Been named the all-time favorite baseball team by Sports Illustrated (the ‘74 Champs). Been trendsetters for uniforms. Been trendsetters for looks (ie mustaches), and greetings (Bash Brothers forearm bash). Trialed orange baseballs. Debuted a form of cheering which became popular worldwide (The Wave, love it or hate it). Revolutionized (love it or hate it) the way music is heard at the ballpark (rock music from big speakers rather than organ music).
Made some of the most intriguing trades, from the large (Garner, Blue), to the brilliant (Eck, Mulder), to the unusual (Tanner), to the disallowed (Fingers/Rudi, Blue), to the unfortunate (Huddy, Holliday) to the let’s-see (Gio). Made some of the all-time most unexpected drafts/signings/postings: (Van Poppel, Prieto, Ynoa, Iwakuma, Cespedes, Manny). Suffered two of the more celebrated labor disputes (Blue, Catfish). Spawned terms which uniquely described them (Swingin’ A’s, Billyball, Moneyball). Seeded the entertainment (MC Hammer) and dessert (Debbie Fields) worlds with stars. Created the Designated Runner. Paraded Charlie O, the mule, around the field (and in the press box). Used a mechanical rabbit to bring balls to the umpire. No hitters: Since 1968, no team has thrown more perfect games (2) (Yankees also 2). No hitters: Only team to be involved in three combined no-hitters. No hitters: Only AL team with two rookie no-no’s (StL also 2). Founded the 40-40 club. Honored as the only team to open their season in Japan twice. Dishonored as the only team to open their season in Las Vegas. Suffered endless city/stadium drama (Denver, Mt Davis, Fremont, San Jose). Had at least six official names for their home ballpark in 14 years. Had the second-highest AL attendance in some years, and the lowest in others. Attracted 653 people to one game. Had both the lowest payroll in the AL and the highest. Broadcast their games on a 10-watt college station and on an FM station. Had several local beat writers move on to star in the national media. The sport of baseball has been the cover story on Time Magazine 13 times. Four of those covers were about the A’s.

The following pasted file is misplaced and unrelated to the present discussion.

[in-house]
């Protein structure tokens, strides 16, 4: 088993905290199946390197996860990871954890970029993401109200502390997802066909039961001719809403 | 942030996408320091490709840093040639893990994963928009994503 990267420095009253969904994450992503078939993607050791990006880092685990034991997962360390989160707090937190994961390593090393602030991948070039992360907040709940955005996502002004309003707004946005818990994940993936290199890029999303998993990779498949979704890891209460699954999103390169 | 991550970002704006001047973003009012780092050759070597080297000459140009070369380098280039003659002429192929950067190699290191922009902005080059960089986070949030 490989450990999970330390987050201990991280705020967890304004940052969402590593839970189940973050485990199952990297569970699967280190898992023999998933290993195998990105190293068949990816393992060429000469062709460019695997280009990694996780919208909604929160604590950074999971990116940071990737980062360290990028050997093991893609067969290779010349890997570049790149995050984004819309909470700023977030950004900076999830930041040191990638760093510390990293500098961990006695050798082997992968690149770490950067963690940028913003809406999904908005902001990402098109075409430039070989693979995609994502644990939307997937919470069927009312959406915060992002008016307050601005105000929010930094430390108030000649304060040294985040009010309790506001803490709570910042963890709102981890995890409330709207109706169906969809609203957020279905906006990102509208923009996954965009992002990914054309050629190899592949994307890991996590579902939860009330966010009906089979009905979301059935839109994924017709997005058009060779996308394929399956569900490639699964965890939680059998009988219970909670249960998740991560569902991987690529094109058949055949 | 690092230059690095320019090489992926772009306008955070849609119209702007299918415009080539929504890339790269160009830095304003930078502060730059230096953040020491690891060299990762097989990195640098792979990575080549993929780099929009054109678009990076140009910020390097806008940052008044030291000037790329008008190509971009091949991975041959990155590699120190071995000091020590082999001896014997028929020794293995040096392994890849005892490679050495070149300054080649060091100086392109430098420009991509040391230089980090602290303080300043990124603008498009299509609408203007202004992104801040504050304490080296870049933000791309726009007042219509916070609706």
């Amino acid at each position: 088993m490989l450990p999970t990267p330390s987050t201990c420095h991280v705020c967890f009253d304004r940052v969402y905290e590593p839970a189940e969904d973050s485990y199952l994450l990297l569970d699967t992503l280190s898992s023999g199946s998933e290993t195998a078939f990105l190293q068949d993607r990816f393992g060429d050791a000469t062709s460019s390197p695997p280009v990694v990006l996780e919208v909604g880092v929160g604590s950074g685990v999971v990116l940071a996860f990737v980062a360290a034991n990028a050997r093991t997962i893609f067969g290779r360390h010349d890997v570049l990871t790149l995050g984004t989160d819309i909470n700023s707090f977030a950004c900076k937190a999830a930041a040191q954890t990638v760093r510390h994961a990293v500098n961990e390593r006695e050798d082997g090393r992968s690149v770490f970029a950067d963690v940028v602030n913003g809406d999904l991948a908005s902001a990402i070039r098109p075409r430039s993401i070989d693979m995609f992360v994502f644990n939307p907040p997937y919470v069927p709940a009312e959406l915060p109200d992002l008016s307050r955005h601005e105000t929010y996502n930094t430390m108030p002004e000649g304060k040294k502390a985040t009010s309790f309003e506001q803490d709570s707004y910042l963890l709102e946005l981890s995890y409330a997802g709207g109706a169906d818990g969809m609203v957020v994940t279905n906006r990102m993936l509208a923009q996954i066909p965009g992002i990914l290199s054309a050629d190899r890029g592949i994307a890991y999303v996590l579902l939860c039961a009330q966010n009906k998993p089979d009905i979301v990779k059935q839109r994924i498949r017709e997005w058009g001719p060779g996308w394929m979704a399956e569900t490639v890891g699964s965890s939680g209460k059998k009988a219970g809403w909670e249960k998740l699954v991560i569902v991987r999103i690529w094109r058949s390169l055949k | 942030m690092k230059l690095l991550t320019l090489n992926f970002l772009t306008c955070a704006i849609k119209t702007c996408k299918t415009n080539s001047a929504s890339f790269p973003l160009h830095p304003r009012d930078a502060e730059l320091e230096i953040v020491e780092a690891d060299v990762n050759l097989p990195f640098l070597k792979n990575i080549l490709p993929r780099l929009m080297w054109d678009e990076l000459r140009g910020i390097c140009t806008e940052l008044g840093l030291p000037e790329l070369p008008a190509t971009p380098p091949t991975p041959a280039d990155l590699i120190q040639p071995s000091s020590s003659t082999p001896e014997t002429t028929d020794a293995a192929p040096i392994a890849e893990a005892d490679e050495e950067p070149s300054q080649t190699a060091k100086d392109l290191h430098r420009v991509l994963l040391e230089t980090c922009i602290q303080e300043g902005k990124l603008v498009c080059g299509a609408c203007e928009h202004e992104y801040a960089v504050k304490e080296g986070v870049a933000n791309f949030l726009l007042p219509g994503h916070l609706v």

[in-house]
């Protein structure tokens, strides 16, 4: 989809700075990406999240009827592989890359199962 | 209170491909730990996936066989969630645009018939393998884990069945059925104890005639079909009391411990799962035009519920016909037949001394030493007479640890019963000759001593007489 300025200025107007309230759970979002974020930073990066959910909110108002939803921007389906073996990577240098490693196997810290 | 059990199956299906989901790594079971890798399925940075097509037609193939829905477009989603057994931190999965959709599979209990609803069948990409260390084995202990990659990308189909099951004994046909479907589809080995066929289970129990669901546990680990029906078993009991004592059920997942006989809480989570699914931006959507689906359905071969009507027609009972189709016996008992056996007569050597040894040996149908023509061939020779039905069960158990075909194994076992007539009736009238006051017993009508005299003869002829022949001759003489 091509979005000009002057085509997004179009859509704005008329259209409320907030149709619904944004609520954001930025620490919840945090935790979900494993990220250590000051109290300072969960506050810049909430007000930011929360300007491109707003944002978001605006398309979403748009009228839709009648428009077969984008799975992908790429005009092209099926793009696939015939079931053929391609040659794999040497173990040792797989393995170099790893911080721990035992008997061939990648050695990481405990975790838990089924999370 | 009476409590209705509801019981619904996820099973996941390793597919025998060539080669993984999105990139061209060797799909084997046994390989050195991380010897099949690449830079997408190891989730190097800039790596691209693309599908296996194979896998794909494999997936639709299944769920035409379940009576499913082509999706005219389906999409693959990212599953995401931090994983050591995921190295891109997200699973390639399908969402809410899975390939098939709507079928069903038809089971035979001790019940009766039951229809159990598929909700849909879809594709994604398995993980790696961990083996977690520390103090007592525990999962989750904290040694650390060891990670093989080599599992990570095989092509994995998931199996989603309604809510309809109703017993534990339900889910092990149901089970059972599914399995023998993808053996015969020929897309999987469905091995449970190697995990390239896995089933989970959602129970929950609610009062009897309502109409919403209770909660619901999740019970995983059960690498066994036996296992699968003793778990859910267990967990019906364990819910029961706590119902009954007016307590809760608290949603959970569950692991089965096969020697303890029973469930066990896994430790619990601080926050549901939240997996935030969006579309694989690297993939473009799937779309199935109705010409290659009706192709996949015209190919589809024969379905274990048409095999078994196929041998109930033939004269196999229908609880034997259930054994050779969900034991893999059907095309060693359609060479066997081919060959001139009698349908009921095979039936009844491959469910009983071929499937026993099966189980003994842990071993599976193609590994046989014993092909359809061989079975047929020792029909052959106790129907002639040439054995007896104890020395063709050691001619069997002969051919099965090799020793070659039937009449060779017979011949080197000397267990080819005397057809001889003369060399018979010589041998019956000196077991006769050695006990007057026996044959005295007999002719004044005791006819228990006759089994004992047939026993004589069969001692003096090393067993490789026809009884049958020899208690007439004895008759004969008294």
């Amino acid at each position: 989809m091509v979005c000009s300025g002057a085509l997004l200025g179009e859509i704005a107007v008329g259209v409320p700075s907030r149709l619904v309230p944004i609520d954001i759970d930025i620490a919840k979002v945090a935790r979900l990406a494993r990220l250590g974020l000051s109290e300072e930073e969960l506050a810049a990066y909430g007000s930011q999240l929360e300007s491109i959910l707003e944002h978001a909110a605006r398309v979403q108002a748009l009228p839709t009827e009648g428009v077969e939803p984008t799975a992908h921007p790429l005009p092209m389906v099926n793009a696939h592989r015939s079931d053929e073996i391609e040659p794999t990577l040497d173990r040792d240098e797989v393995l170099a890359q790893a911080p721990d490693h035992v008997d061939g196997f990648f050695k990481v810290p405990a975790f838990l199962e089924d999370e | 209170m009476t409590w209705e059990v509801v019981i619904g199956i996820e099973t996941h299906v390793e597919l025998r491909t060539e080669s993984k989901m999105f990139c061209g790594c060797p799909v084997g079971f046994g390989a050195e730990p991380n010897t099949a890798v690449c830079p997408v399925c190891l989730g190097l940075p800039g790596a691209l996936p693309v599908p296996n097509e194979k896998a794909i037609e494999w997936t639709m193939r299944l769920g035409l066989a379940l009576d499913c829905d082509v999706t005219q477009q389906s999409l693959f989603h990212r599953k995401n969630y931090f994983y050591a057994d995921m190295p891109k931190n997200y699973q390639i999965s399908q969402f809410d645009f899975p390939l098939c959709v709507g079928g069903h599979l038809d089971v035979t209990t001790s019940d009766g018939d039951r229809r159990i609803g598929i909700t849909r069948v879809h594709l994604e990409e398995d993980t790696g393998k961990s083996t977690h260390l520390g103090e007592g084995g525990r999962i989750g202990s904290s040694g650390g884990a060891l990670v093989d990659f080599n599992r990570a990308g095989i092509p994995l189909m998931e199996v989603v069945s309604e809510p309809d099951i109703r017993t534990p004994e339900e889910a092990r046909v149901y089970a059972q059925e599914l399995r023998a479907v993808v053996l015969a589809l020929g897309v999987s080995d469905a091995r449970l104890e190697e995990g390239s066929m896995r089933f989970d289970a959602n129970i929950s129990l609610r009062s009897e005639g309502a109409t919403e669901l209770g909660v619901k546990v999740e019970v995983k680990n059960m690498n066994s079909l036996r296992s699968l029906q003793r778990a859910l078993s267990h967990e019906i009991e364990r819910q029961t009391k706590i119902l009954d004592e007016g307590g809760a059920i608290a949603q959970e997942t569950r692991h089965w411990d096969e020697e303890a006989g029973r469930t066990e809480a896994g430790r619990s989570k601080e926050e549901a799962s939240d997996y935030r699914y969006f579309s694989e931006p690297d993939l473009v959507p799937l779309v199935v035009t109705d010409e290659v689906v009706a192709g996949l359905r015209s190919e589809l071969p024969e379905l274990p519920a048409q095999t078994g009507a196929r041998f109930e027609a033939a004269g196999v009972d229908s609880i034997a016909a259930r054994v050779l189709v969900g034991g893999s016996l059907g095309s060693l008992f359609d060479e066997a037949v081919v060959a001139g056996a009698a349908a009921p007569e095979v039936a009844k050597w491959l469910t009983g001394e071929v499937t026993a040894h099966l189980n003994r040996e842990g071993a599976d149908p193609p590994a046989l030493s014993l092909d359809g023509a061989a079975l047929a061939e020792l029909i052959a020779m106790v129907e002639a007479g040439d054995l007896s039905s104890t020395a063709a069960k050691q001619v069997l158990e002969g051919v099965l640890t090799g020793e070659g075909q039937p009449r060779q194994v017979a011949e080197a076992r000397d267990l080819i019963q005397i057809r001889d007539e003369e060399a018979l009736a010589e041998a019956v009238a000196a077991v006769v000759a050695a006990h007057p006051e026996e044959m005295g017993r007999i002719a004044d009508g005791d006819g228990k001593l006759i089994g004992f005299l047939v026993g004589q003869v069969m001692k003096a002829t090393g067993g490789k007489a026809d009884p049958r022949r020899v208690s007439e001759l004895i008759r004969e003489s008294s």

It’s true that other organizations have had some moments in the sun. The Yankees have been both successful and soap operatic. The Cubs and Red Sox have had fame, but primarily due to their old ballparks and traditional lack of success. And the Michigan basketball team popularized longer shorts.
But, no other baseball organization (with the possible exception of the Yankees) comes close to matching the A’s for all around excellence and intrigue.
Thank God I’m an Oakland fan. Can you imagine how dreary it would have been over the years to be a Rangers fan? Or an Angels fan?
Whether or not you win this thing, you’ve got to decide how you’re going to walk out of here when it’s all said and done. Because the game is going to go on. And there’s only one rule you’re going to need to know about—there are no second chances. There’s only this moment and the next moment. Every one of those moments is a test that you get to take one time and only one time. So if you see an opening, tear into it. If you get a shot at victory, make damn sure you take it. Seize that moment. That moment is a crossroads where everything you want will collide with everything standing in your way. You’ve got momentum at your back, fear and doubt are thundering like a freight train straight at you… and all you’ve got, the only difference between MAKING history and BEING history, the only thing, the ONLY THING you can count on at any given moment… is YOU. It’s you versus them. You versus no. You versus can’t. You versus next year, last year, statistics, excuses. It’s you versus history. You versus the odds. It’s you versus second place. The clock is ticking. Let’s see what you’ve got.
You vs. Them (Sharks vs Wings. Game 7, Playoffs 2011)